|Authors: ||S. Mancarella, G. Pennisi, D. Gasperi, V. Loges, C.W.A. do Nascimento, L. Vittori Antisari , G. Vianello, F. Orsini, G. Gianquinto|
|Keywords: ||allotment gardens, road traffic, urban horticulture, human health, pollutants|
In Brazil, more than 80% of population today lives in urban areas.
Consistently, growing concerns about the quality and cost of food and food insecurity have increased interest in producing food locally as well as in urban community or allotment gardens.
Urban horticulture, besides its recognized role in improving social relations and healthiness of diet, may pose some risks on human health.
Urban gardeners may be exposed to chemical risks associated with pesticides and fertilizers, as well as ingestion of metal(oid)s due to air and water pollution and contamination.
In the urban environment, vehicle emissions are considered one of the main sources of contamination of metal(oid)s, and consistently, plants grown nearby roads can present high levels of lead, zinc, chrome, nickel and tin in their tissues.
Metal(oid)s, which can cause chronic diseases, are transported into the human body through food consumption.
The present study analyzed the metal(oid)s contamination in urban gardens compared to a rural farm.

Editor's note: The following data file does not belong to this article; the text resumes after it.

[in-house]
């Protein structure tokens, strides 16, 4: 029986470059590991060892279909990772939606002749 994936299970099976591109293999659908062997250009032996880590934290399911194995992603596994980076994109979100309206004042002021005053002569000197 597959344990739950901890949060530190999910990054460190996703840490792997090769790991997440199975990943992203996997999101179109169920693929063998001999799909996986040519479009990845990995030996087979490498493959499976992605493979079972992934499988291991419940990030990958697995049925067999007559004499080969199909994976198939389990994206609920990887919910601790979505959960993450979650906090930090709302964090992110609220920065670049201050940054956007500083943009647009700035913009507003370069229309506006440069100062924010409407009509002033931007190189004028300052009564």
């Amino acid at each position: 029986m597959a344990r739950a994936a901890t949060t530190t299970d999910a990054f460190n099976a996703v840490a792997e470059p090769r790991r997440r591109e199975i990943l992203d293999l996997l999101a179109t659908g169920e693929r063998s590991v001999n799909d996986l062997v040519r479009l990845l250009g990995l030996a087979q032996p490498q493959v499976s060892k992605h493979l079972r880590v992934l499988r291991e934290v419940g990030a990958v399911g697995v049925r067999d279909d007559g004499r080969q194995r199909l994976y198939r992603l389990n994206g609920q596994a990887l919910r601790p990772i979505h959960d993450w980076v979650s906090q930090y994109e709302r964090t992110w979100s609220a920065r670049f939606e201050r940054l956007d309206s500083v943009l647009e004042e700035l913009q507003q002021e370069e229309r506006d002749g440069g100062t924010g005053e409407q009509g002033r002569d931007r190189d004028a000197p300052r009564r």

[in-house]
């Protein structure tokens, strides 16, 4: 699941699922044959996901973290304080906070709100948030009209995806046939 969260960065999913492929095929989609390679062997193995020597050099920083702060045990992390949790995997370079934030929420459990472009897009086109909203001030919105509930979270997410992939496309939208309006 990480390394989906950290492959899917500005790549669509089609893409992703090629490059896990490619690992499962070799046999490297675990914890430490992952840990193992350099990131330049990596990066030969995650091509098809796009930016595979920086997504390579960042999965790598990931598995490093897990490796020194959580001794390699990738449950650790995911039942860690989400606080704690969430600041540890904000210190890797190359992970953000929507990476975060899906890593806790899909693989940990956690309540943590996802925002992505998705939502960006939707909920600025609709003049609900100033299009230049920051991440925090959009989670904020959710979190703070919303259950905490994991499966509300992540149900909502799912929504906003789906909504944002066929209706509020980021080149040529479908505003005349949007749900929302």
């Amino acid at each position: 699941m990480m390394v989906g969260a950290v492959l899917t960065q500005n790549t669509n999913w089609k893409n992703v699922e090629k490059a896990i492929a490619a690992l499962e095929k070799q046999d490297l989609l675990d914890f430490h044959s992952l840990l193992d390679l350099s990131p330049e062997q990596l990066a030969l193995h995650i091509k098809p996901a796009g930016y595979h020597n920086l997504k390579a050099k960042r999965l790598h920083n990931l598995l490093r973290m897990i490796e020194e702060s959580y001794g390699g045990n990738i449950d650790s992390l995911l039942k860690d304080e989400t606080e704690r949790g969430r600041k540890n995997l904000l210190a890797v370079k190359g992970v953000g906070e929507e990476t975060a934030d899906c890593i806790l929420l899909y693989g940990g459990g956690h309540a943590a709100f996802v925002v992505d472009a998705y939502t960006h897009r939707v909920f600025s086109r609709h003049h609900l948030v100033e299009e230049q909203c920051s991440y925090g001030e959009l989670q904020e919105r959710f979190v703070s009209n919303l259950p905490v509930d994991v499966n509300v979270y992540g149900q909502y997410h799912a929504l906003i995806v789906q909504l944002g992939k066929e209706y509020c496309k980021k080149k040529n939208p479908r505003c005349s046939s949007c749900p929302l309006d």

Ions analysis was conducted on lettuce and chives collected in allotment gardens and in a rural farm in the Brazilian city of Teresina (Piauí). In plants from rural and urban gardens cadmium, arsenic and nickel were found below the detection limits.
Plants grown in allotment gardens resulted to be more exposed to copper, zinc, molybdenum and antymony than those cultivated in the rural farm.
On the other hand, reduced values of lead, strontium and barium were observed in plant samples obtained from urban allotments as compared to the rural farm.
Furthermore, the metal(oid)s content was lower than in the Brazilian wholesale vegetables cited in the literature.
Accordingly, urban vegetables grown in the city of Teresina resulted to be safe for human consumption.
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